(3) Schedule (Area courts management boards) (which makes provision about the constitution of area courts management boards, their powers and other matters relating to them) is to have effect.
(4) References in this Act or any other enactment to an officer of an area courts management board are references to—
(a) any member of the staff allocated to an area courts management board to exercise the functions of an officer of the board, and
(b) any other individual exercising functions of an officer of an area courts management board by virtue of section 5(2).
(5) The initial areas for the purpose of implementing this Part are—
(a) the police areas listed in Schedule 1 to the Police Act 1996 (c. 16) (police areas), and
(b) the area comprising the Metropolitan Police District and the City of London Police Area.
(6) The division of England and Wales into areas for that purpose may be altered from time to time by order made by the Lord Chancellor."

The noble Baroness said: In moving this amendment, I shall speak also to Amendments Nos. 28 and 30. These amendments appear in my name and those of the noble Lords, Lord Goodhart and Lord Phillips of Sudbury.

I propose to set the scene by explaining why we tabled the amendments. That history will be well known to Members of the Committee but it may not be as well known to those who read our debate in Hansard. I leave the meat of this matter—the reasons behind the amendments and the way in which they work—to the noble Lord, Lord Phillips of Sudbury, to explain later.

Briefly, the effect of the three amendments would be to create a structure that we believe is preferable to the CACs. We believe that it is vital for the local structure to be the authoritative voice of local justice. I am grateful to all those who have briefed us on these matters—in particular, the Central Council of Magistrates' Courts Committees and the Magistrates' Association, both of which support the amendments.

I note, in particular, that over the past couple of months the Magistrates' Association has taken care to consult its 30,000-plus members to ensure that there is support for any action that it might take over these amendments. Indeed, members feel so strongly that they have written directly to noble Lords on this side

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of the Chamber. I have received letters from, among others, the branches at Bromley and East Yorkshire, whose members very much support the amendments that we have put forward today and who object to the Government's plans for CACs.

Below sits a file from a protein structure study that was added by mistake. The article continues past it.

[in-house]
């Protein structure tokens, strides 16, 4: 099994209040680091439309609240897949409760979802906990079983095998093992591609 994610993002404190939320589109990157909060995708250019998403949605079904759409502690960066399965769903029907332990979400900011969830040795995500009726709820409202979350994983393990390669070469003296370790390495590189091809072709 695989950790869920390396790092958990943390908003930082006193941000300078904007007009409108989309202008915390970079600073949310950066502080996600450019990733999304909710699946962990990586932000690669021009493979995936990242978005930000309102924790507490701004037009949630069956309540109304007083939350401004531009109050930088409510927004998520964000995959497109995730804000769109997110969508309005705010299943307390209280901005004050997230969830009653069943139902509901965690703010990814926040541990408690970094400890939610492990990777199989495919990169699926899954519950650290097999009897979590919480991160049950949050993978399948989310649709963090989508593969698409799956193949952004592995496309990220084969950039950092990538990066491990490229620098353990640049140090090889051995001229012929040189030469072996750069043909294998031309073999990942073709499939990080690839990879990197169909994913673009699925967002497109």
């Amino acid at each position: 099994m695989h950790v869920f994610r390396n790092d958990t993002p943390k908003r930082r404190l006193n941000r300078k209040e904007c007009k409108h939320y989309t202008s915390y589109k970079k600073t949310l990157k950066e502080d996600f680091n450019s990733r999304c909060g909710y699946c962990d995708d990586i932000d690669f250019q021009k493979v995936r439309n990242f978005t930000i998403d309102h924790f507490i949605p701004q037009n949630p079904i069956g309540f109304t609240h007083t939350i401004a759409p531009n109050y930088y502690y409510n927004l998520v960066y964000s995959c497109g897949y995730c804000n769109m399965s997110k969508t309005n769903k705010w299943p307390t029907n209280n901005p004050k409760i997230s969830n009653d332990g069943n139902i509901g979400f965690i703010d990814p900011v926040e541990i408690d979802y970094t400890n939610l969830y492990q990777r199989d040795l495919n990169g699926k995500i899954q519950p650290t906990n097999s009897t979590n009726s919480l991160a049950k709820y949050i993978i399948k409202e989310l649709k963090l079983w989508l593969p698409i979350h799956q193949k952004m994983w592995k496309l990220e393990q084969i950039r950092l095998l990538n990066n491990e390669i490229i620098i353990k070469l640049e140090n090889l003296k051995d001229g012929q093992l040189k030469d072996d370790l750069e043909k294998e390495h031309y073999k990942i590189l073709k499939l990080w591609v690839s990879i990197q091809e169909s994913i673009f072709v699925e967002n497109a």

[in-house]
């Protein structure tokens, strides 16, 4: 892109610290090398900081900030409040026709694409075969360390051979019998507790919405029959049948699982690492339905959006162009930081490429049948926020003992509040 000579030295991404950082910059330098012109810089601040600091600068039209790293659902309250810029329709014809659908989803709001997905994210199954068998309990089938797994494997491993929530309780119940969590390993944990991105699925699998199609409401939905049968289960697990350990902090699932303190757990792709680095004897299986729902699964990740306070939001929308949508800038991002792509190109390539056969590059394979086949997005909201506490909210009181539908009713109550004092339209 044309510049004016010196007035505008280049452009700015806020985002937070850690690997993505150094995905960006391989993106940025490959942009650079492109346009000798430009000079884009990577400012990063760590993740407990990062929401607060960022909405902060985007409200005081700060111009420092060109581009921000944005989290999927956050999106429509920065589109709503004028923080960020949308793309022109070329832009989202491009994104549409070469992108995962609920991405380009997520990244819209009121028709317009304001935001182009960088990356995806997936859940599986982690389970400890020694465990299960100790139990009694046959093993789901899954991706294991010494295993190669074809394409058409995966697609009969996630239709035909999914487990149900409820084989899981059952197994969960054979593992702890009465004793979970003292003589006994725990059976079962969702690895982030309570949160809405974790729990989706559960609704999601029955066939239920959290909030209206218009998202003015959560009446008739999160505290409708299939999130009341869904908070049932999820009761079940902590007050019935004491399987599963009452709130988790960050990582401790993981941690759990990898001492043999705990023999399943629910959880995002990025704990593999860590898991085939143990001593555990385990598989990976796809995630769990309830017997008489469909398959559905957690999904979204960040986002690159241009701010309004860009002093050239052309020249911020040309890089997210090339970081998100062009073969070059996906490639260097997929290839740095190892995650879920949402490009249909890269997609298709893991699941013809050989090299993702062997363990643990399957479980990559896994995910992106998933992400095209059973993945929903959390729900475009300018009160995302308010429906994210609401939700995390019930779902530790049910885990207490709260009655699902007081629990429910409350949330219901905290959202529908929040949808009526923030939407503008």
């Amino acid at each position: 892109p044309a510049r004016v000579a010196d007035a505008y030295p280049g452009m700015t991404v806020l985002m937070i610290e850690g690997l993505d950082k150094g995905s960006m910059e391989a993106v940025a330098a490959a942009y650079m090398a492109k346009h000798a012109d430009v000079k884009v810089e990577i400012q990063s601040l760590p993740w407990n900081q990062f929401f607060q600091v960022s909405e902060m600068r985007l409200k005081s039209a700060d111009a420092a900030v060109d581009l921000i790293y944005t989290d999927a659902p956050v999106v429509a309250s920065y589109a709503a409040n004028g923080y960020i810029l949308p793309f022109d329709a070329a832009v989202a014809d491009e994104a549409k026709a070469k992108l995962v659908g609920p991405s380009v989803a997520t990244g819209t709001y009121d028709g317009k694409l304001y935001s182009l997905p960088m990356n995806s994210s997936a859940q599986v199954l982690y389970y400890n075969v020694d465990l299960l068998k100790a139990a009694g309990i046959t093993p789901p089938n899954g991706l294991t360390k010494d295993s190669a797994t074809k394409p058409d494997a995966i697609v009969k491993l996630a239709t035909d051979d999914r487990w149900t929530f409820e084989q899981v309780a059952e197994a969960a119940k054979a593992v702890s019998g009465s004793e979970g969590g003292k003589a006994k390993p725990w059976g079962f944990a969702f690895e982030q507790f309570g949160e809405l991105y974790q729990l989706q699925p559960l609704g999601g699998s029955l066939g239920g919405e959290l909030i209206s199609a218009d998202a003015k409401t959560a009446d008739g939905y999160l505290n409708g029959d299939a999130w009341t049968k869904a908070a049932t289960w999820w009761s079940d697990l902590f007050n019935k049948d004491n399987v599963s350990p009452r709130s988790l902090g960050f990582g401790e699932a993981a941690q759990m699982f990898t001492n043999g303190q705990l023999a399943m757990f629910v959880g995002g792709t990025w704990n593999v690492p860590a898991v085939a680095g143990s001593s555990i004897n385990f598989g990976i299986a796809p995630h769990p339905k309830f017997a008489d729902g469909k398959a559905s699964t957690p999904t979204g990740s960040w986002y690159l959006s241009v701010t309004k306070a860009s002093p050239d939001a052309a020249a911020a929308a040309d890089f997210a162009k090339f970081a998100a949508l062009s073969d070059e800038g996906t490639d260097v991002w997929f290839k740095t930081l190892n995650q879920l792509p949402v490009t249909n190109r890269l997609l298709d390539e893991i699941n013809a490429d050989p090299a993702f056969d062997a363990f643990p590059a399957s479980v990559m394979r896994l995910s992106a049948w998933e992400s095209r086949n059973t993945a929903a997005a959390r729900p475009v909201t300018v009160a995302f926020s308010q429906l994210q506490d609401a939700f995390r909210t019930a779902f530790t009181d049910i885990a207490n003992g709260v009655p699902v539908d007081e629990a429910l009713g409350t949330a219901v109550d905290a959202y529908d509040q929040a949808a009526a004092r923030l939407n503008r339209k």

I make it clear from the start that none of us will argue for the status quo. We have not objected to the abolition of magistrates' courts committees per se, and we have not sought to oppose the Question that Clause 6 stand part of the Bill. But we do want to move on to a better system for delivering local justice. We argue that, if the committees are abolished, the replacement structure must be better. At present, we do not consider that the CAC structure is better. We are trying to find a system that is.

At Second Reading, we went into detail about how we felt that the Government had done a U-turn. I shall not repeat all those arguments now. In her letter to noble Lords and, again, tonight, the Minister said that what is important is the substance of the role, and not the name. I agree with her. But the difficulty is that we say that the substance of the role of CACs as set out in the Bill is simply not acceptable. It is not merely the name; it is the substance. It is not what the Government first offered in their White Paper. We are afraid that we shall end up with a mere talking shop which will not earn local credibility or respect.

Very briefly—as I said, I shall leave the meat of this issue to the noble Lord, Lord Phillips—the amendments are as follows. Amendment No. 23 seeks to insert a new clause to establish area courts management boards. They will enable national priorities to be interpreted in the light of local circumstances and local needs. The boards will be corporate bodies. Their boundaries will match those of the 42 criminal justice areas for England and Wales. They will be based on police areas but will treat the Metropolitan and City of London as one criminal justice area rather than two police areas. I set that out in response to a comment made by the Minister. I hope that the explanation is sufficient.

The objective of the structure is to maintain and enhance local capacity to meet the Government's aim of improving efficiency by creating common boundaries across all the agencies in the criminal justice system. Our objective is to make the local bodies definitely the authoritative voice of local justice. I beg to move.